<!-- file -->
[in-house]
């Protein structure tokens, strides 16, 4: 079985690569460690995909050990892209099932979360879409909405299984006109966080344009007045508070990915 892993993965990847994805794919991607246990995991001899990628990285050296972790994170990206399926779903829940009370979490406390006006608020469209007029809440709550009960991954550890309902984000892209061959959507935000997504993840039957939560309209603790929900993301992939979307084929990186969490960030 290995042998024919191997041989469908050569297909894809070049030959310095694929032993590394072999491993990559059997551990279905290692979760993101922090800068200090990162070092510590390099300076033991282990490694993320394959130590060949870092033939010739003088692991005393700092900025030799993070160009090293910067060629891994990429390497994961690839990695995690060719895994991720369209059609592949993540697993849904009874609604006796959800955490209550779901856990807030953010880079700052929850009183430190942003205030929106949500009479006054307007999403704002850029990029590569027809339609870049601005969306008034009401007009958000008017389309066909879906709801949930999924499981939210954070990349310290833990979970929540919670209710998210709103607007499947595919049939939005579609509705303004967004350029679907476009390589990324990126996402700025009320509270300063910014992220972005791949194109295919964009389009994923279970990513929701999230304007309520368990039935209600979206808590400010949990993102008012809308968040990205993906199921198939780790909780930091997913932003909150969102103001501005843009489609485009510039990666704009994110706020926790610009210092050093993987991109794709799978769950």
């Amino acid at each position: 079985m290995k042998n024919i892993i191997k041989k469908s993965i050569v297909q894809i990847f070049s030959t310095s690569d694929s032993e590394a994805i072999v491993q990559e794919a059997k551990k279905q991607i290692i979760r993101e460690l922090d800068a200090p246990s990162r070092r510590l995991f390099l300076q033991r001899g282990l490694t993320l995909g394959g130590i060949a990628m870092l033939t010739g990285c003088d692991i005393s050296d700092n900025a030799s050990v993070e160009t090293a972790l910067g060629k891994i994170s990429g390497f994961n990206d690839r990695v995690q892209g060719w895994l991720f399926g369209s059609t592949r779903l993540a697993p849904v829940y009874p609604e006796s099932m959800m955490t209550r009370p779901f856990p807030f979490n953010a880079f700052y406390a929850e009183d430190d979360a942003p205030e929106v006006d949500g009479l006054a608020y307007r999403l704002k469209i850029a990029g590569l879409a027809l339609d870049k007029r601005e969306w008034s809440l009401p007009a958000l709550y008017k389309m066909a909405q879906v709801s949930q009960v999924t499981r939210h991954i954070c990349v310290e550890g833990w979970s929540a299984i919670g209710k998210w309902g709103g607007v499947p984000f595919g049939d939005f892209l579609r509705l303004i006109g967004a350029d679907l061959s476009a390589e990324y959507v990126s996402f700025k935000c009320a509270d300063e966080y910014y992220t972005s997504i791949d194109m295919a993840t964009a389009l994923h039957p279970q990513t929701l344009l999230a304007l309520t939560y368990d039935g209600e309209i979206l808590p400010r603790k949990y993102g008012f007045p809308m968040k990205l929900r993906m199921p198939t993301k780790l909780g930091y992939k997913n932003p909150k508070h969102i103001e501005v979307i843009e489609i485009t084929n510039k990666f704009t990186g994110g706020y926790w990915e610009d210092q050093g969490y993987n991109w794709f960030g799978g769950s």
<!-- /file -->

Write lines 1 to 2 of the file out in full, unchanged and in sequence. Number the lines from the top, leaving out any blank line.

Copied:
[in-house]
């Protein structure tokens, strides 16, 4: 079985690569460690995909050990892209099932979360879409909405299984006109966080344009007045508070990915 892993993965990847994805794919991607246990995991001899990628990285050296972790994170990206399926779903829940009370979490406390006006608020469209007029809440709550009960991954550890309902984000892209061959959507935000997504993840039957939560309209603790929900993301992939979307084929990186969490960030 290995042998024919191997041989469908050569297909894809070049030959310095694929032993590394072999491993990559059997551990279905290692979760993101922090800068200090990162070092510590390099300076033991282990490694993320394959130590060949870092033939010739003088692991005393700092900025030799993070160009090293910067060629891994990429390497994961690839990695995690060719895994991720369209059609592949993540697993849904009874609604006796959800955490209550779901856990807030953010880079700052929850009183430190942003205030929106949500009479006054307007999403704002850029990029590569027809339609870049601005969306008034009401007009958000008017389309066909879906709801949930999924499981939210954070990349310290833990979970929540919670209710998210709103607007499947595919049939939005579609509705303004967004350029679907476009390589990324990126996402700025009320509270300063910014992220972005791949194109295919964009389009994923279970990513929701999230304007309520368990039935209600979206808590400010949990993102008012809308968040990205993906199921198939780790909780930091997913932003909150969102103001501005843009489609485009510039990666704009994110706020926790610009210092050093993987991109794709799978769950």